KK Junior 60 (later revised kit plan, 1955) - classic free flight gas model. The original Keil Kraft Junior 60 (oz9995) was from 1946. This here is the later 1955 version, with a wide-body for RC. Escapement with rudder-only control is shown.
Quote: "When looking for a plane in which to install his gear, the radio modeller turned naturally to a model which had proved itself in the free flight field and the Junior 60 seemed an obvious choice. This choice was well justified and the Junior 60 soon became the standard radio model, just as years before it had been the standard power model. In 1955, the model was re-kitted, to bring the plans up to date. An E.D. Racer was shown on the plans and also the installation of radio equipment. Apart from widening the fuselage a little to allow more room for radio gear and showing a suitable rudder, little change was made to the model itself."
For more detail on this design process, see RCLibrary page at http://www.rclibrary.co.uk/title_details.asp?ID=1069 for free download of the complete book 'Radio Control Big Four' from 1964, which contains a section of several pages written by Ernie Webster detailing the design changes between the original KK Junior 60 and the later KK Super 60(oz552).
Note the actual wingspan of the Junior 60 is (rather confusingly) 63 inches. For reasons unknown, Keil Kraft continually referred to it and advertised it as being 60 inches in wingspan. Many thanks to Brian Cox for help with this.
Update 14/10/2017: Added sheet #2, build notes, thanks to DaveH. Quote: "Hello Steve... Thanks for all the work you've done, I've built a couple of models from Outerzone sourced plans (Smeed Courtesan and Super Scorpion), and I enjoy browsing the site. I also have a another sheet of the KK Junior 60 plan which, amongst other things, details the wing tip sheeting and the flat bottom of the centre section ribs. These being two of the more common mistakes (or different choices) I see made. Is this of any use to you? Cheers, Dave"
Update 14/08/2018: added kit review from Model Aircraft, October 1955, thanks to RFJ.
Quote: "The Keil Kraft Junior 60. Over The Counter Kit Review (Oct 1955).
The Junior '60' is a time-honoured sports design which was adopted in the early days of R/C flying as a standard machine, appearing in a variety of forms, such as extended wings for greater area, ply-sheeted fuselage back to the rear of the cabin position, and sometimes overloaded up to 6 or 7 lb flying weight. Whatever the modifications adopted, these models flew, and flew well, but the original layout would still more than hold its own with any for R/C work.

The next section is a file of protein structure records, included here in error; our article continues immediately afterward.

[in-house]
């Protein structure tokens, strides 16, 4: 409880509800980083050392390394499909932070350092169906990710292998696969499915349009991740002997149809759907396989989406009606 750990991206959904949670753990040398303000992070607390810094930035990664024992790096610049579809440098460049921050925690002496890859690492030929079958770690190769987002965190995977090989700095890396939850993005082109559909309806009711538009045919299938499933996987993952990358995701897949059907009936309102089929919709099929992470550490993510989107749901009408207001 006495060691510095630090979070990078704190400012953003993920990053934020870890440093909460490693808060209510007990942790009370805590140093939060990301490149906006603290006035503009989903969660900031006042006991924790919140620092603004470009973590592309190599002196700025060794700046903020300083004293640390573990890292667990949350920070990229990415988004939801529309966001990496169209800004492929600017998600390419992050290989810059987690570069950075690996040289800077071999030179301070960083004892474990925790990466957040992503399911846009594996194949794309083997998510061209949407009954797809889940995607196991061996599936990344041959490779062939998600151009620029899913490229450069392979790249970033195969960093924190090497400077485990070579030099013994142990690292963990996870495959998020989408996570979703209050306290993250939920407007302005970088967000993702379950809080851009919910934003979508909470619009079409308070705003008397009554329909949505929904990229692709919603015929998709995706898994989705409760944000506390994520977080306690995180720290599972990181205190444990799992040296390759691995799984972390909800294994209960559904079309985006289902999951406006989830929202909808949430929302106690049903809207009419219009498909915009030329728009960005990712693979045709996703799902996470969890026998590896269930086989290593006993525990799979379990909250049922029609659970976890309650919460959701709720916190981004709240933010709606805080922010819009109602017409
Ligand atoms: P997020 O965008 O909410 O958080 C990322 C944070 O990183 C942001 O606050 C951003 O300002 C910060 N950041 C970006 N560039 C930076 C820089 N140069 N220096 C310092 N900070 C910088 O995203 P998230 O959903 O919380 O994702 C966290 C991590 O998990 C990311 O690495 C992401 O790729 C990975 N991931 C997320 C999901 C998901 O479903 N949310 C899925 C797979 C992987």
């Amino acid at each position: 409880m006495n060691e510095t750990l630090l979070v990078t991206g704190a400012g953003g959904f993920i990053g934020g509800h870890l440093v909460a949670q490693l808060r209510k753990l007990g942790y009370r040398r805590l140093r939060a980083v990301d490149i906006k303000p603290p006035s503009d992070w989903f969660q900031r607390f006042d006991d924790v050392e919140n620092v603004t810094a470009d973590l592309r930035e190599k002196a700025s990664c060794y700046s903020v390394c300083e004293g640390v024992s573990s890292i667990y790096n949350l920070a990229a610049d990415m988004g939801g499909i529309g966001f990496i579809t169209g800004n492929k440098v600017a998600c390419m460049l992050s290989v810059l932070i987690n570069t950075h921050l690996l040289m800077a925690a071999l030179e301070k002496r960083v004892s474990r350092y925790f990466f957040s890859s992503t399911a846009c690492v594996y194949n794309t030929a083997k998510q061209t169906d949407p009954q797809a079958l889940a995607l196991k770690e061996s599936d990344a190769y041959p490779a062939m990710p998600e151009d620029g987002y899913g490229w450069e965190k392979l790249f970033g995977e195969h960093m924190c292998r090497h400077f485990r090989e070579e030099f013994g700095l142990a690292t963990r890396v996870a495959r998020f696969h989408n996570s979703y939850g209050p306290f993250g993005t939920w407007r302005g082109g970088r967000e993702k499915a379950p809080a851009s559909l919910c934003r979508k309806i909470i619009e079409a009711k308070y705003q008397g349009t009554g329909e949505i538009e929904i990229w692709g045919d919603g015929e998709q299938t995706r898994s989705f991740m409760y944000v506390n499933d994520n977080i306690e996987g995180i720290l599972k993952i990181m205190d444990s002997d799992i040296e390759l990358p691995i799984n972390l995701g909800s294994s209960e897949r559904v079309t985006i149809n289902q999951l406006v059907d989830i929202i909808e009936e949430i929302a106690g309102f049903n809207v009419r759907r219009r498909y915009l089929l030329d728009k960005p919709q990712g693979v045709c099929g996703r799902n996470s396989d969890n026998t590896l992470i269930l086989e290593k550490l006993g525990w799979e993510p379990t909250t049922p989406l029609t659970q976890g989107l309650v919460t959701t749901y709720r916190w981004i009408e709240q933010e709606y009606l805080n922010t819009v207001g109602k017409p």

Right up to the present time, in fact, most people experienced in radio flying would be the first to recommend the Junior 60 to anyone starting this branch of the hobby. The size was right, the design was right, and its payload capacity well within any standards of workmanship, plus as much radio gear as could be accommodated within the fuselage. Above all else it was a really stable aeroplane which, on being left alone, would quickly sort itself out from any trouble which it had got into through real-operation of the control button. And all through, remember, this kit model was produced as a sports type F/F design.
Now the Junior 60 has reappeared, somewhat modified in detail design, and expressly intended for R/C work. The fuselage is rather more capacious, especially in the cabin area, whilst complete details are given for the installation of the radio gear, batteries, etc, together with a pivoted rudder and the necessary intermediate linkage.
The kit itself is most attractive, with 'integral' strip lengths die-cut, clearly printed sheet, etc. The structural design is quite orthodox and the kit itself straightforward in contents. All the ply parts are ready cut to shape (including that especially tricky job of making dihedral braces without notching vital bends), the set of finished wing ribs are more accurate than the majority of amateur builders could produce, whilst the balsa quality is uniformly excellent, although tending a little to the soft side. Four giant tubes of cement and four tubes of tissue paste are also included, as well as shaped blocks for the cowling, wire, dowel and really tough (beech) motor bearer stock.
We know from experience that the structure is more than rugged enough for R/C work, and also that it is quite straightforward for building. Not even a beginner should get into any real trouble with assembly.
Design-wise, the Junior 60 is an orthodox cabin layout with a low wing height, generous dihedral coupled with relatively large fin area, and a certain amount of sub-fin area which could be expected to improve stability in turns. Both the tailplane and fin are flat plate sections. Were we asked to recommend R/C design features most likely to be foolproof, our experience in this field would say wing height above thrust line fairly small, flat plate tail and fin sec-tions, generous wing dihedral to make fin area non-critical and balancing with CG well forward. Just the layout, in fact, that the Junior 60 employs. The only design feature we would criticise is the undercarriage position. The track is rather too wide and the wheels too far forward for good straight take-offs an roughish ground, but such a layout does give better ground stability on landing. You cannot have it both ways and since a model always has to land, but can be hand-launched, this is quite a logical solution for a kit designed for general consumption.
Modification of the undercarriage could, in any case, upset the balance of the finished model. The nose is extremely short for an RcG design and so it is rather important to keep the tail end light and the nose end relatively heavy to balance on the wing front spar."
Sheet #2, build notes.
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